“I guess in a way it’s kind of to be expected,” Jansen said. “It’s kind of hard to imagine MIT students not trying to find a way to get out of it.”
For Hurowitz, the setup in which students learn concepts and answer reading questions outside of class has sometimes proved to be a time-saver. “If a concept is something you already know, you can just go through and answer the questions. If not, you know exactly where to find the notes on that topic.” Since the basics are taken care of before class, “The teacher doesn’t have to waste time on teaching concepts and can work on harder problems in class, so that the p-sets are easier to do.”
The problem sets for ESG and Concourse students in 8.01 are also on the interactive edX platform, which they can use to check their answers and get immediate feedback. However, students still submit write-ups of their solutions. “Basically I’ve gotten all perfect p-set scores [because of edX],” Hurowitz said. “I’ve often been like, ‘Oh, I would have missed that question if I hadn’t checked it on edX,’” she explained.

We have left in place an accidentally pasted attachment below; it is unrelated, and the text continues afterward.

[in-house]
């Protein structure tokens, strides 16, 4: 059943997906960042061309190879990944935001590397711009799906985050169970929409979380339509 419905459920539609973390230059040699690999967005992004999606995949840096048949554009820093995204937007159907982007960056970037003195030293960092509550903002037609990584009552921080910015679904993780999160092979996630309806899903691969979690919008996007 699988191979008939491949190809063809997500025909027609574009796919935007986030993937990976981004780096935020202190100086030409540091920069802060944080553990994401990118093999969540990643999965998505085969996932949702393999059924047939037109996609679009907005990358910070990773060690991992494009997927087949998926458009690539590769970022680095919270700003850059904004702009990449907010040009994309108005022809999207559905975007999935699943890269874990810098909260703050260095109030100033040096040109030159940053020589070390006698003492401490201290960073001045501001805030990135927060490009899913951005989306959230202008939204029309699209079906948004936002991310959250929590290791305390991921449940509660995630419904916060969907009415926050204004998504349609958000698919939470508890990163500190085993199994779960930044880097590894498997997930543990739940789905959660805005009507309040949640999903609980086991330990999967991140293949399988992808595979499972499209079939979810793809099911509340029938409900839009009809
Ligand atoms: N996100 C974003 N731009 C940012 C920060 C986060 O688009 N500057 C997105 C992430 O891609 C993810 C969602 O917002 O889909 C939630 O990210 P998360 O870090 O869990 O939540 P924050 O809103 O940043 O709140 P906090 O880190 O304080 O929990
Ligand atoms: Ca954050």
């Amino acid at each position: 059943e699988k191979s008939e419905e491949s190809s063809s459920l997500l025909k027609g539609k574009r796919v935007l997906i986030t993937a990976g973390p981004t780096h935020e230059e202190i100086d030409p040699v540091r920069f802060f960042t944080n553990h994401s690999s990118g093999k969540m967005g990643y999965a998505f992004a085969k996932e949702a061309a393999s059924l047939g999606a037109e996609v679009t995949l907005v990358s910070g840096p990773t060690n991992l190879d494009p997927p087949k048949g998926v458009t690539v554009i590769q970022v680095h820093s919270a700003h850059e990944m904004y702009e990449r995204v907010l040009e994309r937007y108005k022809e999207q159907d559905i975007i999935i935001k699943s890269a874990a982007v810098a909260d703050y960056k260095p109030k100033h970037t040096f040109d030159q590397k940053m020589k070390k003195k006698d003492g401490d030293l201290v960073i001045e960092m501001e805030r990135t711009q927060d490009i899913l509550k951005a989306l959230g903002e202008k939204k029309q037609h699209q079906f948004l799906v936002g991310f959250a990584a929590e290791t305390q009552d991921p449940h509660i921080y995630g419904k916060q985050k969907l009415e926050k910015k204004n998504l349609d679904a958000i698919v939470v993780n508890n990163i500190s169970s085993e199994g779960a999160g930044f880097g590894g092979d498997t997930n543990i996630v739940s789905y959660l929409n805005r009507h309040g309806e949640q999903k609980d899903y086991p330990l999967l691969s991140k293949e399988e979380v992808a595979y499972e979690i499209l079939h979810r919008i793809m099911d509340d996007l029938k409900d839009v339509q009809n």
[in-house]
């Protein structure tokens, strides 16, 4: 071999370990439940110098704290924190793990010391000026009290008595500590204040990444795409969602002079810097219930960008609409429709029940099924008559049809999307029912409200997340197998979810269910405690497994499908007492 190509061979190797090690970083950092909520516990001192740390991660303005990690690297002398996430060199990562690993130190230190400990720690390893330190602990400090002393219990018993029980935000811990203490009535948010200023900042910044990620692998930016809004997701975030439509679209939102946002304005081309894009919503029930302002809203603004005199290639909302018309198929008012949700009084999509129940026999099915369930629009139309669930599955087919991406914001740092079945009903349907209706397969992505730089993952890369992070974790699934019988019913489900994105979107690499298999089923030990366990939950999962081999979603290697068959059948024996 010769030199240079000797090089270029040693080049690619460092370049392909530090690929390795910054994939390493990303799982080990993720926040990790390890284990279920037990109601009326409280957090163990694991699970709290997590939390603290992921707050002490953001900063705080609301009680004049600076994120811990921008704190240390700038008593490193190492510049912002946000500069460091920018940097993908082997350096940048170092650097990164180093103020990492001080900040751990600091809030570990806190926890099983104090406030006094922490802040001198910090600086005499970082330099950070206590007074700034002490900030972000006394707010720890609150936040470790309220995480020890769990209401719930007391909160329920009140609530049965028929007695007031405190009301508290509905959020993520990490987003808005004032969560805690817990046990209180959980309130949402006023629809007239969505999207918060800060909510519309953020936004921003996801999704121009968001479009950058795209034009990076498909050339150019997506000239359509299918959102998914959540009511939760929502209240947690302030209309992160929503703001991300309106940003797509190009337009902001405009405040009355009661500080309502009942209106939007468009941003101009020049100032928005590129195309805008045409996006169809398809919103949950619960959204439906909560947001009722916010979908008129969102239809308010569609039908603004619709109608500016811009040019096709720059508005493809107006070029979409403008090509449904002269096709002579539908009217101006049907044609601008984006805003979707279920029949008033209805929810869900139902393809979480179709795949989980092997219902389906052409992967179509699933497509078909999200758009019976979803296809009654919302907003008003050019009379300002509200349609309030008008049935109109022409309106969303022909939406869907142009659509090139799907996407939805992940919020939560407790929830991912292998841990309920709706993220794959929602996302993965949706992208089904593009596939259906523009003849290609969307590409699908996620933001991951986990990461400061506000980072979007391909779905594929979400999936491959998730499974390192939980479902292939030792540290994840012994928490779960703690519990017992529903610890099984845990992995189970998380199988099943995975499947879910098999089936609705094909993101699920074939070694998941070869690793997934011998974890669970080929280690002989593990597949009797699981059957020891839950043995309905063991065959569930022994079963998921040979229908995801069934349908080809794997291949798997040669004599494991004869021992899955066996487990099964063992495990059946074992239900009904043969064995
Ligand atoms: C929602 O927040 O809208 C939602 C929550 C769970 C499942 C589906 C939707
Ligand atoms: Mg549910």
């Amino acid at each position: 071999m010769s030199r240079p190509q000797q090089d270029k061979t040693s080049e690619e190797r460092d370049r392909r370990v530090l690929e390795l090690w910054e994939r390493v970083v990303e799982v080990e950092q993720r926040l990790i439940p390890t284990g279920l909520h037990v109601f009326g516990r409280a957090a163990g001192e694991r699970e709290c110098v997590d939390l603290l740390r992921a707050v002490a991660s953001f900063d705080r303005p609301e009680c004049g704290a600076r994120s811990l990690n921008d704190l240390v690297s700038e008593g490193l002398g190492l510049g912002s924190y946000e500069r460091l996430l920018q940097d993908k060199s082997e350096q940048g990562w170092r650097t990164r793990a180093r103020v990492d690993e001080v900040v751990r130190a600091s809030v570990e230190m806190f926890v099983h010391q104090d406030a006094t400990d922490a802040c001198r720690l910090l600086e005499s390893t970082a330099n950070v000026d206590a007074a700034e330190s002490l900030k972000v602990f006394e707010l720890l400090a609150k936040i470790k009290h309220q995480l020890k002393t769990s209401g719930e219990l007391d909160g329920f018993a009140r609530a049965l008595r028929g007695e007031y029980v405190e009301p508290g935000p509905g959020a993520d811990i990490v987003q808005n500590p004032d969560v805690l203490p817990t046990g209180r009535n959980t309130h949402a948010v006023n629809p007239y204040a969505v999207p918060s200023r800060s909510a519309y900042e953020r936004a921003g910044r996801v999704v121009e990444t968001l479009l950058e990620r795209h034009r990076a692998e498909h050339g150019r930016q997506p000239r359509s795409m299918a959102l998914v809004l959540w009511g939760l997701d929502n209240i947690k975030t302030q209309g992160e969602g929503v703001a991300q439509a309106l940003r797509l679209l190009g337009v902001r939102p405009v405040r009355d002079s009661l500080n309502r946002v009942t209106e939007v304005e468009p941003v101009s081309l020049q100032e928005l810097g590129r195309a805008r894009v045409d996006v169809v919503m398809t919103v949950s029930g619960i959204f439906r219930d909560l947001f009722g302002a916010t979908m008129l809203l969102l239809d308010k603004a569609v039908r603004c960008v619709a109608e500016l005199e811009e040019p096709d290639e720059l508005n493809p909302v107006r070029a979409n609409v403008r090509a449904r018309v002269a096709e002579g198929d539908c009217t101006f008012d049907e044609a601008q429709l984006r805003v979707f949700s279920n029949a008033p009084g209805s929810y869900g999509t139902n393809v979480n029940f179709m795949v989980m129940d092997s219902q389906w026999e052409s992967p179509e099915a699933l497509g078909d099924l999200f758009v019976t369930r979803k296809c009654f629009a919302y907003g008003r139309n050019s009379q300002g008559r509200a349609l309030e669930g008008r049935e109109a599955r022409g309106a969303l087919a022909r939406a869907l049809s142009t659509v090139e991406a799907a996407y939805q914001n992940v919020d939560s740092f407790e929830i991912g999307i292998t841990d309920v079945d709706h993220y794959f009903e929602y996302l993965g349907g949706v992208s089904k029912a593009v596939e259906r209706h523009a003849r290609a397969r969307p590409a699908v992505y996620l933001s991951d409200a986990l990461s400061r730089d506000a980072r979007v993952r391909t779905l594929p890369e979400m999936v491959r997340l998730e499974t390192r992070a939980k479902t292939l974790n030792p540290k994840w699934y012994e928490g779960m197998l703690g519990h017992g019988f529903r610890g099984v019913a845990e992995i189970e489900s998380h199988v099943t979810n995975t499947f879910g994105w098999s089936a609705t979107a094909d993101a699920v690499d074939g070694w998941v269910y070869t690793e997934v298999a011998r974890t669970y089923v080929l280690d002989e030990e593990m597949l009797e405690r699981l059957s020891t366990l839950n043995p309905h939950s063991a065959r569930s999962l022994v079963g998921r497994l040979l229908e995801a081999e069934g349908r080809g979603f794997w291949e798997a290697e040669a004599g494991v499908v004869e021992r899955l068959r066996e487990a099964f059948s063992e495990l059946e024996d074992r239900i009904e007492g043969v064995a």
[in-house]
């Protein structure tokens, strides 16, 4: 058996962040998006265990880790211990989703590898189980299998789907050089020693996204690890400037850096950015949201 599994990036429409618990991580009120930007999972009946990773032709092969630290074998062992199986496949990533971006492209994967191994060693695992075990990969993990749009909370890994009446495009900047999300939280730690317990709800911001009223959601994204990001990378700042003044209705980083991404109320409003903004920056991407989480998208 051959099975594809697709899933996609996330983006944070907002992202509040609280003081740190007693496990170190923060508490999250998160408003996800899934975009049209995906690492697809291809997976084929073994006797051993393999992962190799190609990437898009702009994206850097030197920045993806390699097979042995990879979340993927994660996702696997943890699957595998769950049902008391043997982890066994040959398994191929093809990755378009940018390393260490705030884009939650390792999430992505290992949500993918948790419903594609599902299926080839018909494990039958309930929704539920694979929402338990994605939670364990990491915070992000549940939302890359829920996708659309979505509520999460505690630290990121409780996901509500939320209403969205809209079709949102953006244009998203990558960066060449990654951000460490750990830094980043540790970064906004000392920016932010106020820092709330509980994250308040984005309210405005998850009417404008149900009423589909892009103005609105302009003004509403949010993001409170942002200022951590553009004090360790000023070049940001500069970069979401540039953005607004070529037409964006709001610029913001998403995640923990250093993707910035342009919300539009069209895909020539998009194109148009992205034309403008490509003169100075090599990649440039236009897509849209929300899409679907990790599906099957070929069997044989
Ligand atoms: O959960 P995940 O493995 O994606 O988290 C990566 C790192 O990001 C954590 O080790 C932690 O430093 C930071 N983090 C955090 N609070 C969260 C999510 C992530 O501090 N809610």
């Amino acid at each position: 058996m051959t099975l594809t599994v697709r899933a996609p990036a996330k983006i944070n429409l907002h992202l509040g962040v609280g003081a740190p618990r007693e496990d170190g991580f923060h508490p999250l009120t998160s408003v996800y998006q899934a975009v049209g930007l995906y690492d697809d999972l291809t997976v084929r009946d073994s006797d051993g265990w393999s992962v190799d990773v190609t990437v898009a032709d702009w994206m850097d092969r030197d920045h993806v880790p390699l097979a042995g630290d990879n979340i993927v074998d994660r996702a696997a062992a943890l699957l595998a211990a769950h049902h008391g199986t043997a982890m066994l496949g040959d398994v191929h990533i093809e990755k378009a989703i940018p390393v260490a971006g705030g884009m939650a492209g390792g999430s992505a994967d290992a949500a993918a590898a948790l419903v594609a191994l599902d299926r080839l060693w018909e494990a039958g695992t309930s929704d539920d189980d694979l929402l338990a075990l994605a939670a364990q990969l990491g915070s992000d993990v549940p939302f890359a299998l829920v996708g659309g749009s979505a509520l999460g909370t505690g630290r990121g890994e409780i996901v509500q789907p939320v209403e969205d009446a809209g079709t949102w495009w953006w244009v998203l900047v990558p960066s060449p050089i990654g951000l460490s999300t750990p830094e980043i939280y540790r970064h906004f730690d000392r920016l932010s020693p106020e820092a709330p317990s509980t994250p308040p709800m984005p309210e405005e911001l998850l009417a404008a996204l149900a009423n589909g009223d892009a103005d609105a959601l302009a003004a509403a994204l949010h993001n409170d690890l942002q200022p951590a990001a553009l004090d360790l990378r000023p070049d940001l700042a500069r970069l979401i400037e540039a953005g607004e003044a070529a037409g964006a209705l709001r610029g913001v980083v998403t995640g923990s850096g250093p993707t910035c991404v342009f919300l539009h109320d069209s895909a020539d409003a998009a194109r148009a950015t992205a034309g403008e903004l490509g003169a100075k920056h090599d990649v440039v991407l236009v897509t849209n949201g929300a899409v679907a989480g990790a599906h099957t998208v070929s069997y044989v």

Hurowitz also said she appreciated the organization of the content on edX. Since all the notes, examples, and problems for a topic are in one place, studying for tests is much easier, according to Hurowitz.
Jansen said that among those not completely satisfied with the system were some upperclassmen he knew who were retaking 8.01. “If you’re going to do [the reading questions] correctly, you have to already know it [the material] beforehand,” he said, noting that the class model left little room for the traditional role of the lecture as a time for learning new concepts. For Jansen, the new class structure is unnecessary. “I’m pretty happy with the lecture style,” he said, thinking of 5.111 and 7.012. But he admits, “When [edX] is not glitchy, it’s alright.”